Robert Allen Dickey
- Bats Right, Throws Right
- Height 6' 2", Weight 215 lb.
- School Trevecca Nazarene University, University of Tennessee
- High School Montgomery Bell Academy
- Debut April 22, 2001
R.A. Dickey was a star pitcher at the University of Tennessee and won a bronze medal for the United States at the 1996 Atlanta Olympics. He was 1-0 with a 2.51 ERA as Team USA's ace in the 1994 Baseball World Cup but walked 8 in 14 1/3 IP.
After they drafted Dickey in the first round of the 1996 amateur draft, the Texas Rangers' medical staff discovered that he was missing a crucial tendon in his throwing elbow, and that it was unexplainable that he could pitch at any level with such a condition. They offered him only a nominal contract, fully expecting that he would break down in short order. However, his arm held up and he managed to reach the major leagues in 2001. He was a regular member of the team's pitching staff in 2003 and 2004 as a swingman, although he never managed to post an ERA under 5.00. He began to experiment with throwing a knuckleball after that. He made the Rangers' staff at the beginning of 2006 but in his sole appearance on the mound on April 6th, he gave up 6 home runs, one less than Charlie Sweeney's all-time record, to earn a ticket back to AAA.
Dickey made the 2007 Pacific Coast League All-Star team as the top right-handed starting pitcher. He went 13-6, 3.72, in 31 games for the Nashville Sounds during the season and was selected by the Seattle Mariners in the 2007 Rule V Draft. He returned to the major leagues on April 14th, pitching a game in relief for the Mariners that day before making a losing start in place of Erik Bedard against the Los Angeles Angels on April 18th. He was sent back to the Tacoma Rainiers on April 22nd when J.J. Putz came off the disabled list.
Dickey became the 5th major league pitcher to throw four wild pitches in one inning, when he did so on August 17, 2008; two of the pitches scored runners in a 11-8 loss to the Minnesota Twins. Kenji Johjima also had a passed ball on one of Dickey's knuckleballs.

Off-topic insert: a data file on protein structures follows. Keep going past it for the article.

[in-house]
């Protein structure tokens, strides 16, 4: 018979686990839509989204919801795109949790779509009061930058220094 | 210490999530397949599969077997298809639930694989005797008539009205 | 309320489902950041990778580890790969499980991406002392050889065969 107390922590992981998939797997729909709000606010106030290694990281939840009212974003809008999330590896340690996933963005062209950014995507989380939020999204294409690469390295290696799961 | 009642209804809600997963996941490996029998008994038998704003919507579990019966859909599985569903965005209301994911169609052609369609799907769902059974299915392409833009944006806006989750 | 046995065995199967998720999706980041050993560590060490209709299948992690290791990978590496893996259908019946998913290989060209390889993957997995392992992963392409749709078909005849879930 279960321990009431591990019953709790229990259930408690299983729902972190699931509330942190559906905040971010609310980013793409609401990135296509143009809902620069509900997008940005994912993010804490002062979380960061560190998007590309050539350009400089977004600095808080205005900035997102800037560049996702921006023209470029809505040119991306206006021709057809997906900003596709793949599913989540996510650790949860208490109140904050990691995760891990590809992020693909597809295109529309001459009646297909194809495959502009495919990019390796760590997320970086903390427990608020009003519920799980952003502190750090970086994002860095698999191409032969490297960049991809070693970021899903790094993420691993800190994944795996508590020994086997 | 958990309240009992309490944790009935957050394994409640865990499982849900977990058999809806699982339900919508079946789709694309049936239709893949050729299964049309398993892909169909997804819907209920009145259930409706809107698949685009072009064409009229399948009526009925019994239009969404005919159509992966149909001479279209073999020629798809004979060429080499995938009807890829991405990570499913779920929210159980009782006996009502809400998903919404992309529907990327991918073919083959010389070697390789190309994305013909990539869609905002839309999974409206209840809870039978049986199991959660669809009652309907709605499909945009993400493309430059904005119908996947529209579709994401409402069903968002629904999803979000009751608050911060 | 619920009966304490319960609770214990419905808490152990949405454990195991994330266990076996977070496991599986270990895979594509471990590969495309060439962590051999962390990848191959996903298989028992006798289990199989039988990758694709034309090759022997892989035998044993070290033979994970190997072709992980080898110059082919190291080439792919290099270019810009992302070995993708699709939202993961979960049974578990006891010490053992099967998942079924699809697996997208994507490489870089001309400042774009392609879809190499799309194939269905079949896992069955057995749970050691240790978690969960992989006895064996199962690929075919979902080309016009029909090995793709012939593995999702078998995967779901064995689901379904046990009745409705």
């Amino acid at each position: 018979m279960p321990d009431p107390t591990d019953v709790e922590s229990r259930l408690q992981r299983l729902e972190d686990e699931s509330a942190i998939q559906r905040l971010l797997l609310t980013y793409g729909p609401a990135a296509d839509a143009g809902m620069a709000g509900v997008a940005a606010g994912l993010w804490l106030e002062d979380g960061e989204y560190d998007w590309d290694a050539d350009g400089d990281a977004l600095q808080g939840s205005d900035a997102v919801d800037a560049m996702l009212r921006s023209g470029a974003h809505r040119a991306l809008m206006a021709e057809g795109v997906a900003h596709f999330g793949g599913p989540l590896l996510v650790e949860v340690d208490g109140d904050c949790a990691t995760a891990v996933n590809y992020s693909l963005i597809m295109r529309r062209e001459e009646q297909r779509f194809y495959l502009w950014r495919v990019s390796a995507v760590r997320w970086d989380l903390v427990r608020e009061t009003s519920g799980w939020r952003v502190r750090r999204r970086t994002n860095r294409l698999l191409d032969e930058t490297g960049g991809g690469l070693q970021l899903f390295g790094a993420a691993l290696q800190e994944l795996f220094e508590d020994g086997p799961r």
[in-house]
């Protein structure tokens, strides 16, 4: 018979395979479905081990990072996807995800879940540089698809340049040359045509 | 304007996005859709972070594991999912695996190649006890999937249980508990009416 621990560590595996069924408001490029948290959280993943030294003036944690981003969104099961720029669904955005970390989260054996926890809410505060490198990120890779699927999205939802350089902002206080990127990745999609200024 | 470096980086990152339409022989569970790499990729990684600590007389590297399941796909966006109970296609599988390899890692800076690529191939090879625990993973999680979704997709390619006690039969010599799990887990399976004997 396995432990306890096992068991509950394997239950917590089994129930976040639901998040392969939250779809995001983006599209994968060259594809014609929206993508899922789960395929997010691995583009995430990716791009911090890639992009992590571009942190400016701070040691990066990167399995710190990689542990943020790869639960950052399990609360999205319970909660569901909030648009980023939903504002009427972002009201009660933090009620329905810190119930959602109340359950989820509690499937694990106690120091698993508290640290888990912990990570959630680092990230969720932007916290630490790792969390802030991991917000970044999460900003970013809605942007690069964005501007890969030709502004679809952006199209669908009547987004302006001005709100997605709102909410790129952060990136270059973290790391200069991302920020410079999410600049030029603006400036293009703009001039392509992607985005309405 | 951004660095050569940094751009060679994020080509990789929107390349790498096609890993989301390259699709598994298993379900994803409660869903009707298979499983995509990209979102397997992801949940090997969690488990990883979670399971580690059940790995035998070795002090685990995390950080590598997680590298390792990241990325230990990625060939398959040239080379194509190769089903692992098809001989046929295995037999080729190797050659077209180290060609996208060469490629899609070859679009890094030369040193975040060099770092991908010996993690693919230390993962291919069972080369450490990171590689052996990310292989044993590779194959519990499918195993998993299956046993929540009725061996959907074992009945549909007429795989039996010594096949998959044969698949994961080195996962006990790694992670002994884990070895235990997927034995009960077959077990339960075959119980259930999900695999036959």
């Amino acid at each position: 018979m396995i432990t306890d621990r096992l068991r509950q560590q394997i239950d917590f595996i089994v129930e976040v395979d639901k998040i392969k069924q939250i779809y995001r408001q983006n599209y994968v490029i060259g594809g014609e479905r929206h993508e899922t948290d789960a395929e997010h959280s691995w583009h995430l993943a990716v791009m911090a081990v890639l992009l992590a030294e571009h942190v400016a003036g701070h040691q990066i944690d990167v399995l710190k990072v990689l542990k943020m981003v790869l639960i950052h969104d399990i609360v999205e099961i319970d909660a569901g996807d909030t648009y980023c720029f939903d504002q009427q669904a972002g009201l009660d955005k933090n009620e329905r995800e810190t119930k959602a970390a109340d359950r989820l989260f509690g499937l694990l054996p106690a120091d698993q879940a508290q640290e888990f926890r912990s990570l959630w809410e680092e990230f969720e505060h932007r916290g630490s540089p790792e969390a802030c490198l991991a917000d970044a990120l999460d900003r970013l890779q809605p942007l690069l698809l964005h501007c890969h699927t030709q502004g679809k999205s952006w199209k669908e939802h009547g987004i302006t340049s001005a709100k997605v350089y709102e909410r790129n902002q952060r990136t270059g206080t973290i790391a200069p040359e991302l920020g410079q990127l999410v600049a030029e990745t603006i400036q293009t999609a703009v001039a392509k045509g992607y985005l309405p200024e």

In 2010, Dickey emerged as a quality pitcher in his first season with the New York Mets. He went 11-9 with a 2.84 ERA in 174.1 innings. He set career highs in starts, innings, wins, and strikeouts, and his ERA was more than a run and a half lower than in any other season. He had another good year in 2011, pitching over 200 innings for the first time, with a 3.28 ERA, but lack of support meant he finished the year with only an 8-13 win/loss record.
After the 2011 season, he went on a charity climb of Mount Kilimanjaro in Tanzania with former teammate Kevin Slowey and two friends. The trek was to raise money for the Bombay Teen Challenge's Red Light District Outreach Mumbai Program, which aims to rescue young Indian women from human trafficking. He said he was motivated to work for the cause because he is the father of two young daughters. The Mets were not overly enamored of the idea, though, and they sent him a letter warning him that if he sustained an injury on the trip, it could be enough to void his contract, but Dickey decided to go ahead anyway. It was not his first foray into charity work. As a long-time friend of Jonathan Johnson, a former pitcher who became a minister after retiring from baseball, he began taking part in charitable missions with his friend most off-seasons while still in college. He began by making visits to children's hospitals, then travelled to Cuba on missions that combined religious and sports outreach, and worked on church construction projects throughout Latin America.
His eclectic interests off the field are not limited to charity work. When his career appeared to be floundering before the 2010 season, he went back to school at Trevecca Nazarene University (he had never completed his original degree at Tennessee) and found a passion for literature after attending classes on existentialism and modern American literature. He began to write short stories, as well as an autobiography entitled: Wherever I Wind Up: My Quest for Truth, Authenticity and the Perfect Knuckleball, which was published in 2012 and met with an excellent critical reaction and became a best-seller. In the book, excerpts of which were published in Sports Illustrated to coincide with Opening Day, he revealed that he was sexually abused as a child, and that he was confronted with widespread use of steroids when he first joined the Rangers in 2001. He was also one of the main subjects of a documentary produced by film-makers Rikki Stern and Annie Sundberg on knuckleballers, entitled Knuckleball, which was released the same year. A version of his autobiography aimed at younger readers was released in 2013, under the title: Throwing Strikes. In 2014, movie rights to Wherever I Wind Up were bought by two producers who were hoping to turn it into a major motion picture.